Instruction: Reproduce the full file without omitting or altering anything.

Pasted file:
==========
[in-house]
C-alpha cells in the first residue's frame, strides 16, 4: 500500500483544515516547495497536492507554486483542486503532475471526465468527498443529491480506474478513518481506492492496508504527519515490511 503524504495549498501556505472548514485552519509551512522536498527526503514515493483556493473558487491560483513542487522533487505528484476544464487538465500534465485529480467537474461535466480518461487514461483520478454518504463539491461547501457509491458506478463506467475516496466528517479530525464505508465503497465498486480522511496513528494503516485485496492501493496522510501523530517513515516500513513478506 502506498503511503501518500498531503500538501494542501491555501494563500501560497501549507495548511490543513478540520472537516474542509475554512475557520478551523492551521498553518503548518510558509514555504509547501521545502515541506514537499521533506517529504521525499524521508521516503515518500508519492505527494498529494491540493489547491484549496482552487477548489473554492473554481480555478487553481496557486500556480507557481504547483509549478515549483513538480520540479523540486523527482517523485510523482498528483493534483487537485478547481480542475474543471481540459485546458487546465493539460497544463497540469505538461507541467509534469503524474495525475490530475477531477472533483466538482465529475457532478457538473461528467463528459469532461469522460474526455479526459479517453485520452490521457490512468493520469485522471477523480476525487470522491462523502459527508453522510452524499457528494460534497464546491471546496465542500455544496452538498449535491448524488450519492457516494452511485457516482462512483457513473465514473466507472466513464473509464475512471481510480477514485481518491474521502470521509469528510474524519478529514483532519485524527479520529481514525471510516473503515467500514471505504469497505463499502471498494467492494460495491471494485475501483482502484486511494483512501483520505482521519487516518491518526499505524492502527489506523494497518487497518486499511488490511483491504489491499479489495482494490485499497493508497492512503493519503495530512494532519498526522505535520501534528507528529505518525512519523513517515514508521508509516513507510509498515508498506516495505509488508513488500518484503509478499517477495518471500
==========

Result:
[in-house]
C-alpha cells in the first residue's frame, strides 16, 4: 500500500483544515516547495497536492507554486483542486503532475471526465468527498443529491480506474478513518481506492492496508504527519515490511 503524504495549498501556505472548514485552519509551512522536498527526503514515493483556493473558487491560483513542487522533487505528484476544464487538465500534465485529480467537474461535466480518461487514461483520478454518504463539491461547501457509491458506478463506467475516496466528517479530525464505508465503497465498486480522511496513528494503516485485496492501493496522510501523530517513515516500513513478506 502506498503511503501518500498531503500538501494542501491555501494563500501560497501549507495548511490543513478540520472537516474542509475554512475557520478551523492551521498553518503548518510558509514555504509547501521545502515541506514537499521533506517529504521525499524521508521516503515518500508519492505527494498529494491540493489547491484549496482552487477548489473554492473554481480555478487553481496557486500556480507557481504547483509549478515549483513538480520540479523540486523527482517523485510523482498528483493534483487537485478547481480542475474543471481540459485546458487546465493539460497544463497540469505538461507541467509534469503524474495525475490530475477531477472533483466538482465529475457532478457538473461528467463528459469532461469522460474526455479526459479517453485520452490521457490512468493520469485522471477523480476525487470522491462523502459527508453522510452524499457528494460534497464546491471546496465542500455544496452538498449535491448524488450519492457516494452511485457516482462512483457513473465514473466507472466513464473509464475512471481510480477514485481518491474521502470521509469528510474524519478529514483532519485524527479520529481514525471510516473503515467500514471505504469497505463499502471498494467492494460495491471494485475501483482502484486511494483512501483520505482521519487516518491518526499505524492502527489506523494497518487497518486499511488490511483491504489491499479489495482494490485499497493508497492512503493519503495530512494532519498526522505535520501534528507528529505518525512519523513517515514508521508509516513507510509498515508498506516495505509488508513488500518484503509478499517477495518471500